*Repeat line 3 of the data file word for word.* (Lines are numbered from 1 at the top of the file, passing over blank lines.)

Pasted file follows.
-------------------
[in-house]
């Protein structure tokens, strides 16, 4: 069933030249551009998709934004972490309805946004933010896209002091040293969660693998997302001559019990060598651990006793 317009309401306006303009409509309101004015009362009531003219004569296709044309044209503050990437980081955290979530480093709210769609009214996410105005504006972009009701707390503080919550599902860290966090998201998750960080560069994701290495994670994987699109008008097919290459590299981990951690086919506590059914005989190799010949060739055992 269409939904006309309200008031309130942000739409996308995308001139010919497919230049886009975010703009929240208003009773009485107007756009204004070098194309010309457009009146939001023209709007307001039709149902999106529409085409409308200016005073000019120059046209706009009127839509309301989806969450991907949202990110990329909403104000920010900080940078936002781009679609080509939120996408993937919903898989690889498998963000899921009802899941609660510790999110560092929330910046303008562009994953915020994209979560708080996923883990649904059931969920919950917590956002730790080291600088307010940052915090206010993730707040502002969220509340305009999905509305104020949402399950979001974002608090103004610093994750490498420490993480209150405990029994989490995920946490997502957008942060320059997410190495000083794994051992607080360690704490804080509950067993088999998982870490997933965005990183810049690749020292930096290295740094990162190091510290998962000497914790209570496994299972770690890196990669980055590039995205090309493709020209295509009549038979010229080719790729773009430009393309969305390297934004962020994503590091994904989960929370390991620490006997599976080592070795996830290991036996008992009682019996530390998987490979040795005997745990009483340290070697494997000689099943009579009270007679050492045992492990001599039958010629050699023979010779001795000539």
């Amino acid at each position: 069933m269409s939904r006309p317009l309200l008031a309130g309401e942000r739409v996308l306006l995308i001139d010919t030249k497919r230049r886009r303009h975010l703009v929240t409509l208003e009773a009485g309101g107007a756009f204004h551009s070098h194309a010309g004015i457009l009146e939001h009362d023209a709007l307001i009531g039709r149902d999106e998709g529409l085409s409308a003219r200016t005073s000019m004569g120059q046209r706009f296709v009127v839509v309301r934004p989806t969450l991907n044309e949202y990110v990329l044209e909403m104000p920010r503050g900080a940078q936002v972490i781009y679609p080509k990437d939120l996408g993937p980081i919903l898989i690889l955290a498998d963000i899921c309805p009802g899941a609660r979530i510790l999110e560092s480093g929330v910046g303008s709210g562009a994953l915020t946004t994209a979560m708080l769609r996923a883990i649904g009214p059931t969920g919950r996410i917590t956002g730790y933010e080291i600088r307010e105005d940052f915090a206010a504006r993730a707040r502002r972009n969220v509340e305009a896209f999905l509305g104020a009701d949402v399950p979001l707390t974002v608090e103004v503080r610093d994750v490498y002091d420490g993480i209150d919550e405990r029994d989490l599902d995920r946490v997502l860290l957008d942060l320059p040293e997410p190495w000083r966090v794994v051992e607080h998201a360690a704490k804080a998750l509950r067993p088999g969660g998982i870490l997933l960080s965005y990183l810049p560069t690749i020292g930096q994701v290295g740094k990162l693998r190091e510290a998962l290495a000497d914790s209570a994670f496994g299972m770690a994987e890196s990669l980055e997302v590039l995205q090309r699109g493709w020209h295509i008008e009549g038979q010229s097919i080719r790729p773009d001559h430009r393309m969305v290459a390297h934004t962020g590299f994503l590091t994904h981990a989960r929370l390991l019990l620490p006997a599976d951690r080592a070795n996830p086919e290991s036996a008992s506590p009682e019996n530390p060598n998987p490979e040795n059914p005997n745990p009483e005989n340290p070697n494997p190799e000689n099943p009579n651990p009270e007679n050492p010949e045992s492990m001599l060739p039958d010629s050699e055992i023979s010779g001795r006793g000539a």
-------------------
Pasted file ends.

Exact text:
């Amino acid at each position: 069933m269409s939904r006309p317009l309200l008031a309130g309401e942000r739409v996308l306006l995308i001139d010919t030249k497919r230049r886009r303009h975010l703009v929240t409509l208003e009773a009485g309101g107007a756009f204004h551009s070098h194309a010309g004015i457009l009146e939001h009362d023209a709007l307001i009531g039709r149902d999106e998709g529409l085409s409308a003219r200016t005073s000019m004569g120059q046209r706009f296709v009127v839509v309301r934004p989806t969450l991907n044309e949202y990110v990329l044209e909403m104000p920010r503050g900080a940078q936002v972490i781009y679609p080509k990437d939120l996408g993937p980081i919903l898989i690889l955290a498998d963000i899921c309805p009802g899941a609660r979530i510790l999110e560092s480093g929330v910046g303008s709210g562009a994953l915020t946004t994209a979560m708080l769609r996923a883990i649904g009214p059931t969920g919950r996410i917590t956002g730790y933010e080291i600088r307010e105005d940052f915090a206010a504006r993730a707040r502002r972009n969220v509340e305009a896209f999905l509305g104020a009701d949402v399950p979001l707390t974002v608090e103004v503080r610093d994750v490498y002091d420490g993480i209150d919550e405990r029994d989490l599902d995920r946490v997502l860290l957008d942060l320059p040293e997410p190495w000083r966090v794994v051992e607080h998201a360690a704490k804080a998750l509950r067993p088999g969660g998982i870490l997933l960080s965005y990183l810049p560069t690749i020292g930096q994701v290295g740094k990162l693998r190091e510290a998962l290495a000497d914790s209570a994670f496994g299972m770690a994987e890196s990669l980055e997302v590039l995205q090309r699109g493709w020209h295509i008008e009549g038979q010229s097919i080719r790729p773009d001559h430009r393309m969305v290459a390297h934004t962020g590299f994503l590091t994904h981990a989960r929370l390991l019990l620490p006997a599976d951690r080592a070795n996830p086919e290991s036996a008992s506590p009682e019996n530390p060598n998987p490979e040795n059914p005997n745990p009483e005989n340290p070697n494997p190799e000689n099943p009579n651990p009270e007679n050492p010949e045992s492990m001599l060739p039958d010629s050699e055992i023979s010779g001795r006793g000539a």